Israeli society is often described as a collection of demographic bubbles – self-contained ecosystems, each with its own population, its own press, its own culture and – above all – its own version of reality. But in such a small country, those bubbles are bound to butt up against each other, and – inevitably – there is a certain degree of intermingling. Some see that as the secret of Israeli vitality, while others view it as an existential threat. But no taboo on social mixing has persisted for quite as long, or with quite as much vigor, as that pertaining to Jews and Arabs. Our episode today explores the product of one such unlikely union.
Mishy spent the day at the municipal shatnez laboratory in ultra-Orthodox Bnei Brak, where he learned more than he ever thought he’d know about the perils of mixing wool and linen.
Afaf Jabarin of Umm el-Fahm couldn’t have children. Batya Levy of Herzliya had just escaped her abusive husband. What united these two women was a deep love for each other and, it turned out, for the same man. Yoshi Fields and Dina Kraft tell the story of Amir, the 27-year-old fruit of this Jewish-Arab love triangle, who has been navigating between cultures, expectations and identities his entire life.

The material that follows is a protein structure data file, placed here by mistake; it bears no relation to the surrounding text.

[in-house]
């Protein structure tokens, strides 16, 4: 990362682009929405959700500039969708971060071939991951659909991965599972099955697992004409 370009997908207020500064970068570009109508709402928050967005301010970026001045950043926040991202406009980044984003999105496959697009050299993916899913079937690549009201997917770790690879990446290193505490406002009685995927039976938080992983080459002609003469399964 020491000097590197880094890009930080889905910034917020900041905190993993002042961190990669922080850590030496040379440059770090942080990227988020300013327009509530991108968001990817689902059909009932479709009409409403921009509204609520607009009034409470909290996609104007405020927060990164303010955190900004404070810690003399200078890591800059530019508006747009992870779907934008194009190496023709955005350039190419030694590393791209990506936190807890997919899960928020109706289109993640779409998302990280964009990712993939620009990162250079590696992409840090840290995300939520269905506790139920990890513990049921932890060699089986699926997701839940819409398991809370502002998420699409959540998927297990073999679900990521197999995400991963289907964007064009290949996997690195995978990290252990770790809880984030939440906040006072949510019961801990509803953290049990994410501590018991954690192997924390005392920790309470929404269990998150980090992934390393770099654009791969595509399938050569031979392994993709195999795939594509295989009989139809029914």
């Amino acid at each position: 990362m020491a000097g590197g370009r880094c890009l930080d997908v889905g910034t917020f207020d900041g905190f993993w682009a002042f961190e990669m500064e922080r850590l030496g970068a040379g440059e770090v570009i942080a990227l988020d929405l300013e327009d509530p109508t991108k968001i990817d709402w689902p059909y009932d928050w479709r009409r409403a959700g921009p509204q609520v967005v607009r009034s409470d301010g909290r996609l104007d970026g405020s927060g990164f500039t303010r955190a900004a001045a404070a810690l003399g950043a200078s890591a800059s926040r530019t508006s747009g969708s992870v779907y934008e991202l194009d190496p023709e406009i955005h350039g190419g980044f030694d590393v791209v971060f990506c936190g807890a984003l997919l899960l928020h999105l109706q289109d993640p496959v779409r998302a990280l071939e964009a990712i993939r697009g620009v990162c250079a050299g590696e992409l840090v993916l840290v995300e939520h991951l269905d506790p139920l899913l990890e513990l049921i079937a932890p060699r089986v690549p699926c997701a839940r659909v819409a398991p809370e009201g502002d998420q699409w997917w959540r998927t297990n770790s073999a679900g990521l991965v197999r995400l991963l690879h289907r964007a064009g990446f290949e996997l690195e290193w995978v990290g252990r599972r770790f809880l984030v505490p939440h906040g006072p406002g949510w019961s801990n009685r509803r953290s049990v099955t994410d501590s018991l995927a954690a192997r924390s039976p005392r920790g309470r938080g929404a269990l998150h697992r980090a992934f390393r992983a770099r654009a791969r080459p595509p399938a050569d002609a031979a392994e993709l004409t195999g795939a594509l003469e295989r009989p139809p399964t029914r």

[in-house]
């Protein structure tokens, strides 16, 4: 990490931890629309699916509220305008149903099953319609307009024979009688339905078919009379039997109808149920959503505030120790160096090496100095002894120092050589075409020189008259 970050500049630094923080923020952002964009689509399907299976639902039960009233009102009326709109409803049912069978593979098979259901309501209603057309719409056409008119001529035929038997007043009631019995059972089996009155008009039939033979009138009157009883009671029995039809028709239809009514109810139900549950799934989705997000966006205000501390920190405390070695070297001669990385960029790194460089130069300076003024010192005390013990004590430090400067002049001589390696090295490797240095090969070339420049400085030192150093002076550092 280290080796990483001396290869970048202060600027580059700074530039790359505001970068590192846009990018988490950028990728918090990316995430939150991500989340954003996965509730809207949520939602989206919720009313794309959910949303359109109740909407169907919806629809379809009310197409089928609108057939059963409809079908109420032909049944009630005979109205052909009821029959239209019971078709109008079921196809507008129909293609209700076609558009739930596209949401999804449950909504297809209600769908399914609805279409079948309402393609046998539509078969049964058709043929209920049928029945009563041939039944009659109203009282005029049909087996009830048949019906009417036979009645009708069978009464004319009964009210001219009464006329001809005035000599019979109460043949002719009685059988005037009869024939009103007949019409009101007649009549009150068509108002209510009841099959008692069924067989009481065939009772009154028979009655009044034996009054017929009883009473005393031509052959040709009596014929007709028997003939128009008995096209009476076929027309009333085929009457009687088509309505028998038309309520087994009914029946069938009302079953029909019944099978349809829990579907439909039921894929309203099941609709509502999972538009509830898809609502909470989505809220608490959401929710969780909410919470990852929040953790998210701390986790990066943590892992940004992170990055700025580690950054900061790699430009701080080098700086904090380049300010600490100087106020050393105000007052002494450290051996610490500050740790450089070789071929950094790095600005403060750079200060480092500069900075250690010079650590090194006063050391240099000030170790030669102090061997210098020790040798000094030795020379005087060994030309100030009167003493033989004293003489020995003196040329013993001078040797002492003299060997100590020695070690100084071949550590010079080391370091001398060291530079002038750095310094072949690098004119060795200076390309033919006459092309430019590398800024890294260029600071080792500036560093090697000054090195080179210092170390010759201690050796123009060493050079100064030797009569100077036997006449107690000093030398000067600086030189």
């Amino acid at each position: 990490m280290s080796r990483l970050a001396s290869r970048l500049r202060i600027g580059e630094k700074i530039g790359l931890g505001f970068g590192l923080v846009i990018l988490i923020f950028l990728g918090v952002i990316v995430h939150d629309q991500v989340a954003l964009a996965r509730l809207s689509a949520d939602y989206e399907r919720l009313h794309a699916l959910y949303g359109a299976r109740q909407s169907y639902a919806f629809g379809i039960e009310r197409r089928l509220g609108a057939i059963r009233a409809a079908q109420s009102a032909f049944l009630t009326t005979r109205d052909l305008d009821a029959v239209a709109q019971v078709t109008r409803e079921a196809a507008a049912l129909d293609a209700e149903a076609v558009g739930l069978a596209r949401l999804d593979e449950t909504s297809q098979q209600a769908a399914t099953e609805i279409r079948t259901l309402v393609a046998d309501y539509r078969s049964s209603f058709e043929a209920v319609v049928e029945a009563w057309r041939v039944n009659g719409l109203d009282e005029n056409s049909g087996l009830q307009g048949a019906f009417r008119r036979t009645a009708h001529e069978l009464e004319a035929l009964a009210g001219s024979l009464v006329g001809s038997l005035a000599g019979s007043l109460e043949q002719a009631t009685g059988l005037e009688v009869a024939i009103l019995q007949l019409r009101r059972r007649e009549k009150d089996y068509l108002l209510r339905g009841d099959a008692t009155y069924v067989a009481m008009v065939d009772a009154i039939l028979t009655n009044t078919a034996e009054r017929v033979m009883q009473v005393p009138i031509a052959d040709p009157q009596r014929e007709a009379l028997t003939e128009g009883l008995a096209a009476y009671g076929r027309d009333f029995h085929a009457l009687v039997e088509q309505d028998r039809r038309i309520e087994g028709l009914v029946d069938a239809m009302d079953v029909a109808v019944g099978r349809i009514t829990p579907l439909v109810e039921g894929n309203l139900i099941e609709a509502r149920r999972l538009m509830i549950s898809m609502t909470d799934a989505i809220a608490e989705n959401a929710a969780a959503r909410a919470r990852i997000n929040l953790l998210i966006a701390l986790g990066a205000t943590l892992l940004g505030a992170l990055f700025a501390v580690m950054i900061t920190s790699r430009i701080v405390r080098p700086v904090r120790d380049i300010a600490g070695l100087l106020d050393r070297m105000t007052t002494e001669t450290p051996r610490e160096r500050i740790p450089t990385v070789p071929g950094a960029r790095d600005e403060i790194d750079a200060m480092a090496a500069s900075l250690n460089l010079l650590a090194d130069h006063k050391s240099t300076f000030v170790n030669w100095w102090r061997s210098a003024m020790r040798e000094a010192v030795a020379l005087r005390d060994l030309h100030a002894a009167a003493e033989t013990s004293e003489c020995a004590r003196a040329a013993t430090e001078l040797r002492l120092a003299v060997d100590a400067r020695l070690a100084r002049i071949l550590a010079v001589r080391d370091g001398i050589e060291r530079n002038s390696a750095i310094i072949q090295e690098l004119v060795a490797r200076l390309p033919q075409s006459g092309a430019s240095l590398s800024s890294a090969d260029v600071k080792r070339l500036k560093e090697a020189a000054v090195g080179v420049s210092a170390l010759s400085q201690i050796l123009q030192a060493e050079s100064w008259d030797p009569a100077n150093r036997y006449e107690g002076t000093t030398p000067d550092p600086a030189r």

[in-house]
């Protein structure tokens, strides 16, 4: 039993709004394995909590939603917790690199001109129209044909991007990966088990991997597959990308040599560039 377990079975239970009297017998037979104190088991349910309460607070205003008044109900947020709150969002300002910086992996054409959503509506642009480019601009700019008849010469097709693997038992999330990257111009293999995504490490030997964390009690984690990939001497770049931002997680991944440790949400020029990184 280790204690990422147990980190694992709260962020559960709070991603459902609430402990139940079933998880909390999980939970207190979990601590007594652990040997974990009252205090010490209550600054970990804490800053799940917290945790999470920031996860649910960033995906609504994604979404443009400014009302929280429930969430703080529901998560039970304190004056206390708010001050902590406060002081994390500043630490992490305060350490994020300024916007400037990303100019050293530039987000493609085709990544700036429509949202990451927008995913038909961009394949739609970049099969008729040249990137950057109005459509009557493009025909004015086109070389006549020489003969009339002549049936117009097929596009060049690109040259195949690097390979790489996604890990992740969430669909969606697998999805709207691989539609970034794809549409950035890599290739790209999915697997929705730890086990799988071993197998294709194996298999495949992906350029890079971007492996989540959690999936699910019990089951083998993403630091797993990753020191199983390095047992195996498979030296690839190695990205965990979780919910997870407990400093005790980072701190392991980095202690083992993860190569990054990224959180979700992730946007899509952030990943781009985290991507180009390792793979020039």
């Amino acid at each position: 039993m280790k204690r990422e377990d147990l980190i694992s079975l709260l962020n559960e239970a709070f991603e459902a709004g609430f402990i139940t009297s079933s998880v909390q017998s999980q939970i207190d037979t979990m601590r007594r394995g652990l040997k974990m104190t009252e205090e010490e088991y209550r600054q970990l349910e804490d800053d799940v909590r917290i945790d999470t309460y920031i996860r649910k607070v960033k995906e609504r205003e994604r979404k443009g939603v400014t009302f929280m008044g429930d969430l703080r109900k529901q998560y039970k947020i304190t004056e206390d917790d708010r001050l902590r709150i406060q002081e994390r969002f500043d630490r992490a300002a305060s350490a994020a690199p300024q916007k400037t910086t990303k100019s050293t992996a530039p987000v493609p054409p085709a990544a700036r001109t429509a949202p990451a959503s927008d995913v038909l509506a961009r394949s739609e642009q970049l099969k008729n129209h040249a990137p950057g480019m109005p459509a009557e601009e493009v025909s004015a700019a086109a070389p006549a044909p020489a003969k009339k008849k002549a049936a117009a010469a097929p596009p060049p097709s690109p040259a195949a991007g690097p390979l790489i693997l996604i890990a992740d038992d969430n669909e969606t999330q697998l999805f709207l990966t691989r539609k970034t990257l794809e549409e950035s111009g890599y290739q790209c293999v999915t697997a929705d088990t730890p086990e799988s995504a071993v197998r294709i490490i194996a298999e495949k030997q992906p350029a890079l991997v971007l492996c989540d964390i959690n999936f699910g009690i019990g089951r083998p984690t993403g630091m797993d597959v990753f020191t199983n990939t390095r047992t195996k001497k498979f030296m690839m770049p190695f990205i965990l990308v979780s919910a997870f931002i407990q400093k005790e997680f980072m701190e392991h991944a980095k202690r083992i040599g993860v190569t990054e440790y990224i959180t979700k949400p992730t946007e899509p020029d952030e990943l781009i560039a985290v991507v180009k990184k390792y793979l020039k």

Zev Levi scored and sound-designed the episode with music from Blue Dot Sessions. The song “Arabic Prayer” is by Serge Quadrado. Sela Waisblum created the mix. Thanks to Dareen Jubeh, Sally Abed, Elham Nasser-Eddin, Susan Bell, Yoni Yahav, Wayne Hoffman, Esther Werdiger, Sheila Lambert, Erica Frederick, Jeff Feig and Joy Levitt.
The end song, Samson, is by Regina Spektor.